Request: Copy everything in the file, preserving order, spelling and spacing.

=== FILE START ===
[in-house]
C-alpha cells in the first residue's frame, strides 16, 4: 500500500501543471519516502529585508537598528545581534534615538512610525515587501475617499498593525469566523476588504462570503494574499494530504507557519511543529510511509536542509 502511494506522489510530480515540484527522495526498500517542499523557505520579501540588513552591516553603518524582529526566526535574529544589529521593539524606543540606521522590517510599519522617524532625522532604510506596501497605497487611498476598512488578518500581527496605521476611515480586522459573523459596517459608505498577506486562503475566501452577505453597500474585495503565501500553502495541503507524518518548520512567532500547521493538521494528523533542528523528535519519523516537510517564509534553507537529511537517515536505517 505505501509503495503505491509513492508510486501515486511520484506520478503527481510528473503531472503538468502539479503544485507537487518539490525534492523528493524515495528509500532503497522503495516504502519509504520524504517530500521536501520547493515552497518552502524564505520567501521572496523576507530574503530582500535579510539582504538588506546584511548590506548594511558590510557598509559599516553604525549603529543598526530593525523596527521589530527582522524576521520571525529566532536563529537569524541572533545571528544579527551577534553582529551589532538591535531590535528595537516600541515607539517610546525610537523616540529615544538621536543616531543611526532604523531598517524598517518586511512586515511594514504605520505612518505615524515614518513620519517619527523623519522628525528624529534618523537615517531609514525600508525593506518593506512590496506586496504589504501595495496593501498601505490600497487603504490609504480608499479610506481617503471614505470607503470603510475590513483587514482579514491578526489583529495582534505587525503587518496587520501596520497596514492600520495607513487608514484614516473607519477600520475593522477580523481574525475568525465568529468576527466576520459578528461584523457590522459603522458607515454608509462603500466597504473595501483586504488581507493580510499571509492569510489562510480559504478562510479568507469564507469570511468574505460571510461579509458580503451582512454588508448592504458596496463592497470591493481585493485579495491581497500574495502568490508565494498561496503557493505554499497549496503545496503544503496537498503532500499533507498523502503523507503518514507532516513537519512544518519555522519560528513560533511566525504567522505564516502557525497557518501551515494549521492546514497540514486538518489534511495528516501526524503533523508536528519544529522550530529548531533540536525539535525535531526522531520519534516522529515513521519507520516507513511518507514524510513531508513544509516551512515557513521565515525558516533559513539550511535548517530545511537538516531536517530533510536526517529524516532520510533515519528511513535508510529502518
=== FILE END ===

[in-house]
C-alpha cells in the first residue's frame, strides 16, 4: 500500500501543471519516502529585508537598528545581534534615538512610525515587501475617499498593525469566523476588504462570503494574499494530504507557519511543529510511509536542509 502511494506522489510530480515540484527522495526498500517542499523557505520579501540588513552591516553603518524582529526566526535574529544589529521593539524606543540606521522590517510599519522617524532625522532604510506596501497605497487611498476598512488578518500581527496605521476611515480586522459573523459596517459608505498577506486562503475566501452577505453597500474585495503565501500553502495541503507524518518548520512567532500547521493538521494528523533542528523528535519519523516537510517564509534553507537529511537517515536505517 505505501509503495503505491509513492508510486501515486511520484506520478503527481510528473503531472503538468502539479503544485507537487518539490525534492523528493524515495528509500532503497522503495516504502519509504520524504517530500521536501520547493515552497518552502524564505520567501521572496523576507530574503530582500535579510539582504538588506546584511548590506548594511558590510557598509559599516553604525549603529543598526530593525523596527521589530527582522524576521520571525529566532536563529537569524541572533545571528544579527551577534553582529551589532538591535531590535528595537516600541515607539517610546525610537523616540529615544538621536543616531543611526532604523531598517524598517518586511512586515511594514504605520505612518505615524515614518513620519517619527523623519522628525528624529534618523537615517531609514525600508525593506518593506512590496506586496504589504501595495496593501498601505490600497487603504490609504480608499479610506481617503471614505470607503470603510475590513483587514482579514491578526489583529495582534505587525503587518496587520501596520497596514492600520495607513487608514484614516473607519477600520475593522477580523481574525475568525465568529468576527466576520459578528461584523457590522459603522458607515454608509462603500466597504473595501483586504488581507493580510499571509492569510489562510480559504478562510479568507469564507469570511468574505460571510461579509458580503451582512454588508448592504458596496463592497470591493481585493485579495491581497500574495502568490508565494498561496503557493505554499497549496503545496503544503496537498503532500499533507498523502503523507503518514507532516513537519512544518519555522519560528513560533511566525504567522505564516502557525497557518501551515494549521492546514497540514486538518489534511495528516501526524503533523508536528519544529522550530529548531533540536525539535525535531526522531520519534516522529515513521519507520516507513511518507514524510513531508513544509516551512515557513521565515525558516533559513539550511535548517530545511537538516531536517530533510536526517529524516532520510533515519528511513535508510529502518